Within the context of domestic security, I would like to commend the bravery of Iraqi security forces. In the aftermath of ISIL’s territorial defeat, they continue to hunt down remaining ISIL fighters – for example within the framework of Operation Will of Victory, carried out throughout the country in the past weeks.
The issue of returning ISIL fighters, including their family members, from Syria to Iraq continues to pose major challenges. Unfortunately, as of this time, we still have no clarity on numbers, start date, screening/security arrangements and/or hosting facilities upon return. As I have stressed before, if not suitably addressed, this issue has the potential to impact not only Iraq but also the wider region – and far beyond.
Now, also important to note, is the fact that issues of due process and accountability cannot be limited to the courtroom only. And a structured dialogue is required to precisely define how the government of Iraq will handle this process, which will in turn inform the modalities of UN assistance.
I would also like to emphasize the paramount importance of robust safeguards for detention, due process and fair trials. Complying with human rights obligations does not only demonstrate commitment to justice and accountability, it is also in my view a necessary building block for reconciliation and social cohesion. What is more, it would reduce the risk of history repeating itself. We are well aware that a variety of grievances – including unfair trials and detainee abuse – have been exploited by ISIL to fuel its violent agenda. And whether we like it or not: at this moment in time, too many communities continue to feel marginalized. As a consequence, many people remain vulnerable to extremist messaging.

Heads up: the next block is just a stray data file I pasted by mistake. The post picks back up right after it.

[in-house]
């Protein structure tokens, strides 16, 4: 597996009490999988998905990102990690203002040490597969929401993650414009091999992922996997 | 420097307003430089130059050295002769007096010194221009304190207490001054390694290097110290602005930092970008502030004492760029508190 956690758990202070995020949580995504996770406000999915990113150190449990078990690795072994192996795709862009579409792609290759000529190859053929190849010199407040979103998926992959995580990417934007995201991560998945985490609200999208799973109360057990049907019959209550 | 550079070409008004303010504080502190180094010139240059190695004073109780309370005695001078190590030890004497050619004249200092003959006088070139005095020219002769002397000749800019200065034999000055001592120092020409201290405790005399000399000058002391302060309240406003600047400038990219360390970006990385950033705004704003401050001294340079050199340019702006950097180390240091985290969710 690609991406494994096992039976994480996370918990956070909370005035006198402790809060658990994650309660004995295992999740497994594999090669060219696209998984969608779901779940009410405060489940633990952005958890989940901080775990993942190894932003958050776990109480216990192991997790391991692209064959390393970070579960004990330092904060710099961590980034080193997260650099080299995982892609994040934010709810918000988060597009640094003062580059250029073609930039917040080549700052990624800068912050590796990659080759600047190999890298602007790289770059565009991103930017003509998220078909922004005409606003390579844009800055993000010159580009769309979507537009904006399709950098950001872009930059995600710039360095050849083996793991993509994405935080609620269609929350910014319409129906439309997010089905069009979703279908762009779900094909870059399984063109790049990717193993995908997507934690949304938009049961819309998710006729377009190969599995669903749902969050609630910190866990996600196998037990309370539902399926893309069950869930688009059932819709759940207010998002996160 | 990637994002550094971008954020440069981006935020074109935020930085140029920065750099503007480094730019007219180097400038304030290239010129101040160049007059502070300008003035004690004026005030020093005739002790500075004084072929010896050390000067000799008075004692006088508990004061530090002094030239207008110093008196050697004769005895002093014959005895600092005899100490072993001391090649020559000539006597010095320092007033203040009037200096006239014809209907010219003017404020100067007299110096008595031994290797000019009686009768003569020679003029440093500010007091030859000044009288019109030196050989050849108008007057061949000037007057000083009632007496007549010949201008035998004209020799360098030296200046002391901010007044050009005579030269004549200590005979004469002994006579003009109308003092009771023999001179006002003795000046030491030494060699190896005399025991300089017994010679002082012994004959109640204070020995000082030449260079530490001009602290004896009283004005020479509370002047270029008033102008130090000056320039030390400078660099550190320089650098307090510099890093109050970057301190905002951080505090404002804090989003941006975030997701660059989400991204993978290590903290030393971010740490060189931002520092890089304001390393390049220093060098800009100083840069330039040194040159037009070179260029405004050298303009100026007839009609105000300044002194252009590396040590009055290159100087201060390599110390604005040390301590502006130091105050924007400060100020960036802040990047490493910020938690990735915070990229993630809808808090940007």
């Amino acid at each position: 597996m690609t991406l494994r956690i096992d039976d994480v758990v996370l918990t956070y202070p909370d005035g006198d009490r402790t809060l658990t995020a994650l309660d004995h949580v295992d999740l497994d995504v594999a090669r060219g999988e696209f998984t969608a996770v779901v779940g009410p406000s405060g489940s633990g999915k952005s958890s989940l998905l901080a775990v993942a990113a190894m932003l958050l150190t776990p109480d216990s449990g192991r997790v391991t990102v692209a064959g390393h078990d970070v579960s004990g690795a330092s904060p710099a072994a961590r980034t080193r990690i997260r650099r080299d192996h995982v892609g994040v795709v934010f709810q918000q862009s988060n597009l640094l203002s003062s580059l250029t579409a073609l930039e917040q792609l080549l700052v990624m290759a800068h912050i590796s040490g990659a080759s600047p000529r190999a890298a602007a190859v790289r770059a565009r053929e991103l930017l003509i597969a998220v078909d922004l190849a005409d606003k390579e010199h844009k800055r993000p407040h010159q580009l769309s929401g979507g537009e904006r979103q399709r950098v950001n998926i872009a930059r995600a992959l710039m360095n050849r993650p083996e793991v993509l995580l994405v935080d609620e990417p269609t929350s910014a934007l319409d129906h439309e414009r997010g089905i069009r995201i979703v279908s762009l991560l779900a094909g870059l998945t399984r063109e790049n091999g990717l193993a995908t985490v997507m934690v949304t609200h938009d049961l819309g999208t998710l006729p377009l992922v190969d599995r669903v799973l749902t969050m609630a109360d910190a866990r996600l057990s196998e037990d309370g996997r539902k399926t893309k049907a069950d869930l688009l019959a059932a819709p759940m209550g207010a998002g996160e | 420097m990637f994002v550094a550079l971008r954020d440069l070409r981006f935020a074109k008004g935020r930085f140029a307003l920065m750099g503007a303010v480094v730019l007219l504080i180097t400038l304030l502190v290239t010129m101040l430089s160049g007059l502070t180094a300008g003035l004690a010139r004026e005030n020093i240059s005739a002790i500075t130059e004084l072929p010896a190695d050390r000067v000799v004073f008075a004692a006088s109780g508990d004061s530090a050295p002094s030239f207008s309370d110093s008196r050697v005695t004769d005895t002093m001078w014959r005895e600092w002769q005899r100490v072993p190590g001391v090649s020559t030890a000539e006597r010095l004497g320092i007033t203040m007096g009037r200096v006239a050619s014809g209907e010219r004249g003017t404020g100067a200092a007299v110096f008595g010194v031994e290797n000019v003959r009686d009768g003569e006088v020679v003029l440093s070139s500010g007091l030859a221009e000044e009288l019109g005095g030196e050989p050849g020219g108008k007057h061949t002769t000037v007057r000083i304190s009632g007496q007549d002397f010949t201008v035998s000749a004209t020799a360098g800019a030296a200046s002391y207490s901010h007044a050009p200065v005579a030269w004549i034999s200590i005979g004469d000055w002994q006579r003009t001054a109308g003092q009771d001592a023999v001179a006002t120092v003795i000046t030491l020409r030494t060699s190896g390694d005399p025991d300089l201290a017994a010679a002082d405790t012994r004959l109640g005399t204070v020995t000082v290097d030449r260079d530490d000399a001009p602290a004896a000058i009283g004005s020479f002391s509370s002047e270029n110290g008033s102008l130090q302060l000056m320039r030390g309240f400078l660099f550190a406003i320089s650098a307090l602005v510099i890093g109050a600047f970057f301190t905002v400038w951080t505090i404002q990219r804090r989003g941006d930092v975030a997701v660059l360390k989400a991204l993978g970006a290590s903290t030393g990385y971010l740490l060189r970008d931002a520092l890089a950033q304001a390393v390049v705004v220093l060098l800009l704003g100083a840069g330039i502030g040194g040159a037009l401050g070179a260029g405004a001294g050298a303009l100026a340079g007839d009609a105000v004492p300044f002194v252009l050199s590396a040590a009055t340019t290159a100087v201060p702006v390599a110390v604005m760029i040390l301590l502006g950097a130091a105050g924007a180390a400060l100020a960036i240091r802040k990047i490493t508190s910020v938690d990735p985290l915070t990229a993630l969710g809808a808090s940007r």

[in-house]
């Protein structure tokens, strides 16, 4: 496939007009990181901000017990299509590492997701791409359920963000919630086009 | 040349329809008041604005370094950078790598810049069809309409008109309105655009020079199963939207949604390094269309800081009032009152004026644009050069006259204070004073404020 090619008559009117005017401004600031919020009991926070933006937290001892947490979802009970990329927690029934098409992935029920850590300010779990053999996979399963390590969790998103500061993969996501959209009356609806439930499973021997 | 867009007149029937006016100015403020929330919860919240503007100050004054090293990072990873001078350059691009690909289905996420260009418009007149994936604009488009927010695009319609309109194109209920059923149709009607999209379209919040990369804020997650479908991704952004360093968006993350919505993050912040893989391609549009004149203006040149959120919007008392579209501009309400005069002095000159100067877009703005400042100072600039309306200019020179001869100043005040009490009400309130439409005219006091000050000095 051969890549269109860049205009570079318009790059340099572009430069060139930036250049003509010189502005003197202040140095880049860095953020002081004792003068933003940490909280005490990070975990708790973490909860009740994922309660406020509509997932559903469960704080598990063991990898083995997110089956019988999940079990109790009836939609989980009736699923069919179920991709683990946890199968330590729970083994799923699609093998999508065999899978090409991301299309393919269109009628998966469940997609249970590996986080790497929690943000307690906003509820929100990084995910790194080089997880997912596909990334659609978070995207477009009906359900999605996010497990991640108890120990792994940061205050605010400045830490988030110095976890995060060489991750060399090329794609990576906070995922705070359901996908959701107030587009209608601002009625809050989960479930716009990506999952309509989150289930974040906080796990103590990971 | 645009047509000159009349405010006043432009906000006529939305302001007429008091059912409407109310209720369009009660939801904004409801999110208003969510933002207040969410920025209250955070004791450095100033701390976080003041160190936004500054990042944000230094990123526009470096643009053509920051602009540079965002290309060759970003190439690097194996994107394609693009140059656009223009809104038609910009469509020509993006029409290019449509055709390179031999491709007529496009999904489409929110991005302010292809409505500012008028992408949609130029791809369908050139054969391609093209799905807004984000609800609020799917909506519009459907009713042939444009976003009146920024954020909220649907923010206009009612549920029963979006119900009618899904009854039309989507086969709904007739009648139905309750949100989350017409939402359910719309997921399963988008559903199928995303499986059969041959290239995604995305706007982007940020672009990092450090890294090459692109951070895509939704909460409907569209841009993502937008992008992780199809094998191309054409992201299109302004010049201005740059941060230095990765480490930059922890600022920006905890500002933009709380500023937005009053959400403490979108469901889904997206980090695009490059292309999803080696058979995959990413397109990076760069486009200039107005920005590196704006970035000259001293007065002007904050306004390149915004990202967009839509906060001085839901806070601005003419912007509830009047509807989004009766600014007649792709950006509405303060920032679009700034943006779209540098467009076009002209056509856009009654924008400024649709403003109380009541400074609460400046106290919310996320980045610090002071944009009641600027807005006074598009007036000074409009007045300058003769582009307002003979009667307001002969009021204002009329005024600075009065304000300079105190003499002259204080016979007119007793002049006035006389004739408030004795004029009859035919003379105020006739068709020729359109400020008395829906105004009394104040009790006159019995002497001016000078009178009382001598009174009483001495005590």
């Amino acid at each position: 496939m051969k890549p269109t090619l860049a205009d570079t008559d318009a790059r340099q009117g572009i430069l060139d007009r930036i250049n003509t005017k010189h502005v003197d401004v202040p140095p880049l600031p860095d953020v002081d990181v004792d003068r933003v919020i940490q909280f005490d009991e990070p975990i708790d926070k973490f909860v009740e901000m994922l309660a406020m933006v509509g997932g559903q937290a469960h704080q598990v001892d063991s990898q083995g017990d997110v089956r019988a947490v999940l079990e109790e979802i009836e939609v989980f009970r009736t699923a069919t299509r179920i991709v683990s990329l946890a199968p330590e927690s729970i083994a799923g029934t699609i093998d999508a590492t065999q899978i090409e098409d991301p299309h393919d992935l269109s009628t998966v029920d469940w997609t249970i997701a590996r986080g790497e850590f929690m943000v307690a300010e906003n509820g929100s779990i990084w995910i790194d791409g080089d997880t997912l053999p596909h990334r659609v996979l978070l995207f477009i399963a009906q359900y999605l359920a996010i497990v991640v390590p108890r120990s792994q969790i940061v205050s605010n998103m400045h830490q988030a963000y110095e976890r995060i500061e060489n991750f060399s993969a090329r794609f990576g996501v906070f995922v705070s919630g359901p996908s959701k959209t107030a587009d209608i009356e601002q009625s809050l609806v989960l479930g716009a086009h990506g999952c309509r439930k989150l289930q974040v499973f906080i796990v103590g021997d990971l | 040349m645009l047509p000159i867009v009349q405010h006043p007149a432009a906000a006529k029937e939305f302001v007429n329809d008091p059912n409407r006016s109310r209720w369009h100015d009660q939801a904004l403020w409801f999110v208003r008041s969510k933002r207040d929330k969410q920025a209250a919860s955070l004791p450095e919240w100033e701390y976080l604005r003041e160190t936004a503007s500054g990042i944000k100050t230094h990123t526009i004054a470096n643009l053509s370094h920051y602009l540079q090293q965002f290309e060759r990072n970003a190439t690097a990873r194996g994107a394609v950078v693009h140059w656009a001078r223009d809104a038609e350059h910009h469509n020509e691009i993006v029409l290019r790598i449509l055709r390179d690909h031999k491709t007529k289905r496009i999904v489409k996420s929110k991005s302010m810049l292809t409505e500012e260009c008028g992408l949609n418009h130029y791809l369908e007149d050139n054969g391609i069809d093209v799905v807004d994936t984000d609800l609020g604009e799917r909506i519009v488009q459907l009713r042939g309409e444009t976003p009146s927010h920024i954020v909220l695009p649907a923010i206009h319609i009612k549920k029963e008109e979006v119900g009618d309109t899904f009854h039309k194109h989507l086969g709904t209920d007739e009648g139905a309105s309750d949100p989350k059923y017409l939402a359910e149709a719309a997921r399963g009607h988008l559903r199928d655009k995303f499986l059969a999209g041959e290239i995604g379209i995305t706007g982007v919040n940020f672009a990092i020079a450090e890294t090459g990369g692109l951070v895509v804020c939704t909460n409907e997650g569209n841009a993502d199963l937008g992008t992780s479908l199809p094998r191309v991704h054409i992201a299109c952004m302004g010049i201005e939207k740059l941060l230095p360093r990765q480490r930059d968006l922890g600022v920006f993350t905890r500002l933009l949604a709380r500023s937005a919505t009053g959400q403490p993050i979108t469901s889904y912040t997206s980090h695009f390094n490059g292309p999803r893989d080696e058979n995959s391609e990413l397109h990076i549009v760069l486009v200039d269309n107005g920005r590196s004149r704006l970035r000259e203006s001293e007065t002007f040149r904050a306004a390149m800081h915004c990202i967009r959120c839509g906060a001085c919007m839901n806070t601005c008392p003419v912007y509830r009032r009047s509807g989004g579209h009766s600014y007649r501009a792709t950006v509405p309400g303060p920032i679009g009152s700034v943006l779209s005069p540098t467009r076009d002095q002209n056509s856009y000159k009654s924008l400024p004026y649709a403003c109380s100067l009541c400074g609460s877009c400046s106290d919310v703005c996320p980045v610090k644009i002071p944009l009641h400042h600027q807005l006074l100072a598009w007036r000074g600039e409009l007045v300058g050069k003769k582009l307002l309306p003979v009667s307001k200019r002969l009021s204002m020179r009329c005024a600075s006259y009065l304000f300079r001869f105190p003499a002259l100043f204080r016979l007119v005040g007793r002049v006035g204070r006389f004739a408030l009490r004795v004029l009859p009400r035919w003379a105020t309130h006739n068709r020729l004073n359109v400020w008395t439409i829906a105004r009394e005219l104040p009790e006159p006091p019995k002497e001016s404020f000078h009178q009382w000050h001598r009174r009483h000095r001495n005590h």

For me, this is one of the most important reasons…to establish a permanent presence in Mosul, and I am pleased to report that our Mosul office will open its doors in early September.
Unfortunately, as discussed before, rampant corruption is not being wiped out at once. And as I said last time: achieving tangible results is crucial. A recent call to lift the immunity of Members of Parliament accused of corruption, could be a move in the right direction. But again, the final result is what ultimately matters.
On the elections, the Iraqi Council of Representatives recently amended the Governorate Elections Law. And I have to say that certain provisions are of great concern, possibly leading to the disenfranchisement of many – otherwise – eligible voters. Also, the transparency and accountability of electoral institutions and processes are not sufficiently guaranteed at present.
Now, while these elections – expected in April 2020 – are critical and overdue, I have made it clear that free, fair and credible elections are key to the revival of public trust. In other words: UNAMI will continue to highlight the importance of guaranteeing the right of universal suffrage and the need for transparency and accountability of electoral institutions and processes. All key to inclusiveness and credibility of these elections.
Now, Madam President,
With your permission, I would now like to turn to the issue of missing Kuwaiti, third-country nationals and missing Kuwaiti property, including the national archives.
I am pleased to report a (significant) breakthrough. Some samples of human remains, exhumed last March from a burial site in Iraq’s Muthanna governorate, have now been confirmed as belonging to some of those Kuwaitis we have been seeking. DNA analysis is continuing on further human remains. I can also confirm that, earlier today, over 40.000 Kuwaiti books belonging to the Amiri and National Archives were handed over by the Government of Iraq to the Kuwait authorities.
Now, as always, I would like to commend, within this context, the ongoing constructive cooperation between Iraq and Kuwait under the aegis of the International Committee of the Red Cross, with the invaluable assistance of the Tripartite Commission.
I truly hope that the recent discoveries will finally bring some relief to the families of the missing, to whom we extend our deepest sympathies.
Now, Madam President, in closing, a few more words,
I would like to underline that Iraq’s daunting challenges did not arise overnight, nor are they solely the product of Iraqi actions. As such, they will not be resolved tomorrow. In other words: Iraqis must press ahead in unity and with an engaged international community at their side.
Thank you very much.